We dropped to a little tarn at the base of Tumwater Peak and set about trying to find a place to camp. There are very limited options and we ended up in a less-than-optimal location, but it worked. Oscar and I went exploring over a minor ridge and found a long-abandoned hunters camp, complete with creepy tattered blue tarp covering up some unidentified lumps. (Rule #37: Never lift up a creepy blue tarp in the woods. The outcome cannot be good.)
The Tumwater tarn dries up after the snow melts and turns into a meadow. But it held plenty of water and was a nice little place to spend the night on this mid-July evening. It was prime frog habitat and this perhaps accounted for the fact that there were no mosquitoes or flies around.
As night fell at this higher-elevation camp, I put on all of my clothes and made a small smoky fire, which I sat coaxing for the next couple of hours to help dry out our socks and shoes. This resulted in drier socks that now had a smoky, chipotle funk instead of straight-up nasty sock funk. Oscar went to bed early, which meant that Amanda had to stay up and help me pick up my dinner, which I had dropped onto the forest floor. (Note: pine needles – not a good pairing with chicken ramen noodles)
Before going to bed, I made some modifications to my sleeping system so that I wouldn’t be cold. I put my pack under my feet for insulation. I put my sit pad under my hips for insulation. I put a liter of hot water in my bag to pre-warm it. I opened my ages-old mylar emergency blanket and wrapped it around the pad (not quiet). The dog camped out in my footbox, nose in the funky socks.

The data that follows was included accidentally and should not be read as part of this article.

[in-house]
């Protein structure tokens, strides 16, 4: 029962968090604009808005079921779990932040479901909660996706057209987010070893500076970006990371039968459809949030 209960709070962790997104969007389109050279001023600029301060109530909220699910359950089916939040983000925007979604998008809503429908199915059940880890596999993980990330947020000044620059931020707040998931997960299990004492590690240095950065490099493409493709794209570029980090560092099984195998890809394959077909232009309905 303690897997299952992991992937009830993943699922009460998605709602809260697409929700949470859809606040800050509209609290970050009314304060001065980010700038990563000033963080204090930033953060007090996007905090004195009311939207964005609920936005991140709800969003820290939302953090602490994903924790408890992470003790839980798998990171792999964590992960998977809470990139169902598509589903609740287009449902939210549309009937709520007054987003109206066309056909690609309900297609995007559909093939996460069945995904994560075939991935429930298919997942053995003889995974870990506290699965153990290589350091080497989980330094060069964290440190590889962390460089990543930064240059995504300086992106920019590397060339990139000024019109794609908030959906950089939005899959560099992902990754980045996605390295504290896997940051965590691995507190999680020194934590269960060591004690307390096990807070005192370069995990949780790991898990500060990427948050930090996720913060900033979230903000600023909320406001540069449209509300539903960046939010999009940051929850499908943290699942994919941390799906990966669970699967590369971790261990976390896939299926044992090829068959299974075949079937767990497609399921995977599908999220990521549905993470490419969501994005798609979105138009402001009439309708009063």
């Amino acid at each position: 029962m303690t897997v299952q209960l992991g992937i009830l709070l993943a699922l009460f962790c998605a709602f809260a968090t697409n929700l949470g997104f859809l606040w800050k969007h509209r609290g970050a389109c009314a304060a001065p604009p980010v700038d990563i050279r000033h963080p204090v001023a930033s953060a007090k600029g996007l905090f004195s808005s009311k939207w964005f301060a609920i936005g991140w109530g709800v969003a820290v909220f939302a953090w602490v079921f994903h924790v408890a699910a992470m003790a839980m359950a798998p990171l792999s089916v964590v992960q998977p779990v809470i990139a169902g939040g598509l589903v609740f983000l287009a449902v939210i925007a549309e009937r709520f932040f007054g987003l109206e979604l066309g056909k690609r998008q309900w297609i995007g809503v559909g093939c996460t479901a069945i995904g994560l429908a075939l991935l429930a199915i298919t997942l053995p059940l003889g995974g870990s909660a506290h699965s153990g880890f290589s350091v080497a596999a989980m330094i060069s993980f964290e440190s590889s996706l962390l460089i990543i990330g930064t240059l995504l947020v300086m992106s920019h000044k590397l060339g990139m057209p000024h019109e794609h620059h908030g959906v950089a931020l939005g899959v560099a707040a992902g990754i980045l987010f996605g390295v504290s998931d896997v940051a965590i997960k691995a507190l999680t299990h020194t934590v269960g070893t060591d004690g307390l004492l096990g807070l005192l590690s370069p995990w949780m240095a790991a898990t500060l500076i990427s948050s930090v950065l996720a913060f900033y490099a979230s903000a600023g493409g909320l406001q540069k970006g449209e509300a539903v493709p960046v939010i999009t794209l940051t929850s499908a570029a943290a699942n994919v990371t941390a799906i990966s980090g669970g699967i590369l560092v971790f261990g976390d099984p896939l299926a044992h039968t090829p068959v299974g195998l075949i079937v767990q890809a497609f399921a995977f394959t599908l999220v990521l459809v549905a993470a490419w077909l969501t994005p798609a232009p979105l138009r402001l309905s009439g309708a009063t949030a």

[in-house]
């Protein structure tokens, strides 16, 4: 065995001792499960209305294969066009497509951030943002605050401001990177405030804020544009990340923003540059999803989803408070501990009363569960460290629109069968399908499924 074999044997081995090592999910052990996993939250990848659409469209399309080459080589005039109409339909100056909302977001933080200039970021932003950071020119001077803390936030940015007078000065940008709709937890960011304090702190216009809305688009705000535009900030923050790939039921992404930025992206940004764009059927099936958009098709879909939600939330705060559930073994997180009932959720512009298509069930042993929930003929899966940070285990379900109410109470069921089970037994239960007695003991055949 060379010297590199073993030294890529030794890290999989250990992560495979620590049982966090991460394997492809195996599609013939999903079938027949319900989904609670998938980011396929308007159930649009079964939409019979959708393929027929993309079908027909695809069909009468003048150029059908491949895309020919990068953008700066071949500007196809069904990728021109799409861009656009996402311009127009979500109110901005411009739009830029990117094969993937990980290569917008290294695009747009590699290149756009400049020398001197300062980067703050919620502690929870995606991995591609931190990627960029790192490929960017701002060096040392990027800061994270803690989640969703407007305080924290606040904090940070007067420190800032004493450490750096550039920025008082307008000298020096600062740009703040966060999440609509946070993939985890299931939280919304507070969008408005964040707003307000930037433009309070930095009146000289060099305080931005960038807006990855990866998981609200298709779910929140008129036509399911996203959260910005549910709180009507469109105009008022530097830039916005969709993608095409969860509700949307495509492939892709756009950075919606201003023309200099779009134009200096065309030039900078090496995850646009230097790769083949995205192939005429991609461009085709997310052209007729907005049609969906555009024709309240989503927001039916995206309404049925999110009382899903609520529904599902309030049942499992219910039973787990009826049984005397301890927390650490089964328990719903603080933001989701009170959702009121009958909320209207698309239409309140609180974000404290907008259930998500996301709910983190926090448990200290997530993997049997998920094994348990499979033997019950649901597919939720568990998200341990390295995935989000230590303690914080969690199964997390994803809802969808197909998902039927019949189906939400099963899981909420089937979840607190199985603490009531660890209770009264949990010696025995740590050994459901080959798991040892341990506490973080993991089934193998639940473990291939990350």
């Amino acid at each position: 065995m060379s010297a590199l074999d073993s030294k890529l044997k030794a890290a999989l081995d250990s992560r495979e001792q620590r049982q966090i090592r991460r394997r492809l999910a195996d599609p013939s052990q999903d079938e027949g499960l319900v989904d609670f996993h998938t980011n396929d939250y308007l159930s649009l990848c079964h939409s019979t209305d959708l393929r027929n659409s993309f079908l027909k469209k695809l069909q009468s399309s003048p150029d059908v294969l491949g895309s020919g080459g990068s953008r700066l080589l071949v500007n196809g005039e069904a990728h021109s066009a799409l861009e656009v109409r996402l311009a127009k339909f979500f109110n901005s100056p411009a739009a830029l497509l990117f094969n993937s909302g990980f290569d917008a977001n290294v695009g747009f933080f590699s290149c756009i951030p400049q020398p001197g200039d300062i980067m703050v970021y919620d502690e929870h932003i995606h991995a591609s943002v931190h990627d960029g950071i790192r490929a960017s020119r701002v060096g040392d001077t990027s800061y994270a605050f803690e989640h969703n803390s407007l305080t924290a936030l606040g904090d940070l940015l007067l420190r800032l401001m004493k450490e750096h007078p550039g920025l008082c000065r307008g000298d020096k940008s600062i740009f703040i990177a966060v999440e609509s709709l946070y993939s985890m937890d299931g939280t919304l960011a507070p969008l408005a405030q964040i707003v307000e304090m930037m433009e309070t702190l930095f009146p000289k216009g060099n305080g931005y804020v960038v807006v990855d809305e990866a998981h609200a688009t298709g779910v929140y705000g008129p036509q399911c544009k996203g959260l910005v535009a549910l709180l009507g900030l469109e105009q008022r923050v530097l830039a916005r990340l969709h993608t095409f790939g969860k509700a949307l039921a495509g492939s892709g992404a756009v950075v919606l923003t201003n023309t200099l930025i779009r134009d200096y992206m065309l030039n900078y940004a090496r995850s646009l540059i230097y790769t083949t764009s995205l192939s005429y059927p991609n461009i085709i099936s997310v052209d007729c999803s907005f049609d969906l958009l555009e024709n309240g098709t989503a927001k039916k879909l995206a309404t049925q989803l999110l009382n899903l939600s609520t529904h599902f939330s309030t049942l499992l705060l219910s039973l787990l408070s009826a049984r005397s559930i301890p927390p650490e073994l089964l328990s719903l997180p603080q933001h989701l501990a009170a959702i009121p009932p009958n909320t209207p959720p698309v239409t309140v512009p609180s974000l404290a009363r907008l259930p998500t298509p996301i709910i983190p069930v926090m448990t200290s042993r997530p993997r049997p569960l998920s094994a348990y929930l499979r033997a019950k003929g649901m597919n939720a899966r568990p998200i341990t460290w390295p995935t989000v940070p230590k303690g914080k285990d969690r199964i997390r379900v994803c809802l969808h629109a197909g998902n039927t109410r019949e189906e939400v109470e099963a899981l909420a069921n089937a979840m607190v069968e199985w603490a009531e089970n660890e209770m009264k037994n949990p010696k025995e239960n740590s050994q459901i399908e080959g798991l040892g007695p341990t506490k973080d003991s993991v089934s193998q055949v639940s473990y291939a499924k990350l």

All of the interventions work perfectly. I was so warm that I was able to get up in the middle of the night to spend an hour photographing the Milky Way from the middle of a very wet meadow – with Amanda’s packed-in tripod.
The next morning, we hiked the final six miles in a cloud, steeply dropping 2500′ through hemlock and fir forest to the lush (wet) understory of the Goat Creek drainage.
With several major stream fords ahead of us, I decided that there was no advantage to keep my moist socks from becoming completely sodden. I forded the creeks in my trail shoes, oozing and sloshing the final two and a half miles back to the car. Amanda prudently changed footwear to ford Goat Creek, swapping out her trail shoes for Chacos.
Until the last crossing, when she joined me in solidarity, deftly splashing through a cold mountain cascade in her socks and trail shoes.
Soggy shoes, friends forever.